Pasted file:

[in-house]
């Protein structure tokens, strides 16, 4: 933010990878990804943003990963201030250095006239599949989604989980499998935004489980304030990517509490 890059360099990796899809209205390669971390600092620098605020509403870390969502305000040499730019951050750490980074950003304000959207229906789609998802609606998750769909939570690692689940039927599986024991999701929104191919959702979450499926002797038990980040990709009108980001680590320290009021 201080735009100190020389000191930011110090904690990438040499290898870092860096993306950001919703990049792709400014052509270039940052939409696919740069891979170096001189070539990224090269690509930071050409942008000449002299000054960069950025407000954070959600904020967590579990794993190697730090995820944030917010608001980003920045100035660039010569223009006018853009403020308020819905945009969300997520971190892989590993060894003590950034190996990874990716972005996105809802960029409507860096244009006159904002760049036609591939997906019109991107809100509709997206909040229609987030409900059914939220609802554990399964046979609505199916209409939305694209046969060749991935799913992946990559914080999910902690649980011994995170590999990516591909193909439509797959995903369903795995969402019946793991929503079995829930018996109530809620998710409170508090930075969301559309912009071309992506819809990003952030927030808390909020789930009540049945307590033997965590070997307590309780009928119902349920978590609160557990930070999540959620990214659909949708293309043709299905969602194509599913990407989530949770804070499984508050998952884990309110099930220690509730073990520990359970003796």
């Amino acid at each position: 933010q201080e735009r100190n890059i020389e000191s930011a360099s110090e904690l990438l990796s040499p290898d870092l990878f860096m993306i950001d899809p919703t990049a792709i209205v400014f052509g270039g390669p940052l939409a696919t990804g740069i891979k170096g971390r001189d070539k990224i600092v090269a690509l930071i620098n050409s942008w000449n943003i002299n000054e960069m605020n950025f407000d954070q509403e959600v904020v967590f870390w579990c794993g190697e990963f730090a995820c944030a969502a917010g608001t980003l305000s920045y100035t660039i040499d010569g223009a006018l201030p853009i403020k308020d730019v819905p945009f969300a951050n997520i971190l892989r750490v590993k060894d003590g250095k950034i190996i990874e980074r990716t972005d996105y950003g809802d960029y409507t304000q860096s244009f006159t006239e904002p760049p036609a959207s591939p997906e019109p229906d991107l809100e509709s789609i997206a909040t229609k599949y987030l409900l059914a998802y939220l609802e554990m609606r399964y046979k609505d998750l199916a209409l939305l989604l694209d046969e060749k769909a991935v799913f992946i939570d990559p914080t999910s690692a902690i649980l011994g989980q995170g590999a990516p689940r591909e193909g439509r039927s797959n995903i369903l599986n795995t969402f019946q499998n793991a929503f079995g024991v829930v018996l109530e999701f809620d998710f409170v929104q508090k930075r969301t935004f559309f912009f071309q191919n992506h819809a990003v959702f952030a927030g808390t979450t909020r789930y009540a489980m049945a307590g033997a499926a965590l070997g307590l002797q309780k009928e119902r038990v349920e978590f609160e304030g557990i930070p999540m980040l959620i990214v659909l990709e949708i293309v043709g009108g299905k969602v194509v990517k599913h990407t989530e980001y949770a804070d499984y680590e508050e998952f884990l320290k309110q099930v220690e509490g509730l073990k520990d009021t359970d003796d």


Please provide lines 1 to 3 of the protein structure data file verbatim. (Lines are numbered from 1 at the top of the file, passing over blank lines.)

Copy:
[in-house]
């Protein structure tokens, strides 16, 4: 933010990878990804943003990963201030250095006239599949989604989980499998935004489980304030990517509490 890059360099990796899809209205390669971390600092620098605020509403870390969502305000040499730019951050750490980074950003304000959207229906789609998802609606998750769909939570690692689940039927599986024991999701929104191919959702979450499926002797038990980040990709009108980001680590320290009021 201080735009100190020389000191930011110090904690990438040499290898870092860096993306950001919703990049792709400014052509270039940052939409696919740069891979170096001189070539990224090269690509930071050409942008000449002299000054960069950025407000954070959600904020967590579990794993190697730090995820944030917010608001980003920045100035660039010569223009006018853009403020308020819905945009969300997520971190892989590993060894003590950034190996990874990716972005996105809802960029409507860096244009006159904002760049036609591939997906019109991107809100509709997206909040229609987030409900059914939220609802554990399964046979609505199916209409939305694209046969060749991935799913992946990559914080999910902690649980011994995170590999990516591909193909439509797959995903369903795995969402019946793991929503079995829930018996109530809620998710409170508090930075969301559309912009071309992506819809990003952030927030808390909020789930009540049945307590033997965590070997307590309780009928119902349920978590609160557990930070999540959620990214659909949708293309043709299905969602194509599913990407989530949770804070499984508050998952884990309110099930220690509730073990520990359970003796």
């Amino acid at each position: 933010q201080e735009r100190n890059i020389e000191s930011a360099s110090e904690l990438l990796s040499p290898d870092l990878f860096m993306i950001d899809p919703t990049a792709i209205v400014f052509g270039g390669p940052l939409a696919t990804g740069i891979k170096g971390r001189d070539k990224i600092v090269a690509l930071i620098n050409s942008w000449n943003i002299n000054e960069m605020n950025f407000d954070q509403e959600v904020v967590f870390w579990c794993g190697e990963f730090a995820c944030a969502a917010g608001t980003l305000s920045y100035t660039i040499d010569g223009a006018l201030p853009i403020k308020d730019v819905p945009f969300a951050n997520i971190l892989r750490v590993k060894d003590g250095k950034i190996i990874e980074r990716t972005d996105y950003g809802d960029y409507t304000q860096s244009f006159t006239e904002p760049p036609a959207s591939p997906e019109p229906d991107l809100e509709s789609i997206a909040t229609k599949y987030l409900l059914a998802y939220l609802e554990m609606r399964y046979k609505d998750l199916a209409l939305l989604l694209d046969e060749k769909a991935v799913f992946i939570d990559p914080t999910s690692a902690i649980l011994g989980q995170g590999a990516p689940r591909e193909g439509r039927s797959n995903i369903l599986n795995t969402f019946q499998n793991a929503f079995g024991v829930v018996l109530e999701f809620d998710f409170v929104q508090k930075r969301t935004f559309f912009f071309q191919n992506h819809a990003v959702f952030a927030g808390t979450t909020r789930y009540a489980m049945a307590g033997a499926a965590l070997g307590l002797q309780k009928e119902r038990v349920e978590f609160e304030g557990i930070p999540m980040l959620i990214v659909l990709e949708i293309v043709g009108g299905k969602v194509v990517k599913h990407t989530e980001y949770a804070d499984y680590e508050e998952f884990l320290k309110q099930v220690e509490g509730l073990k520990d009021t359970d003796d």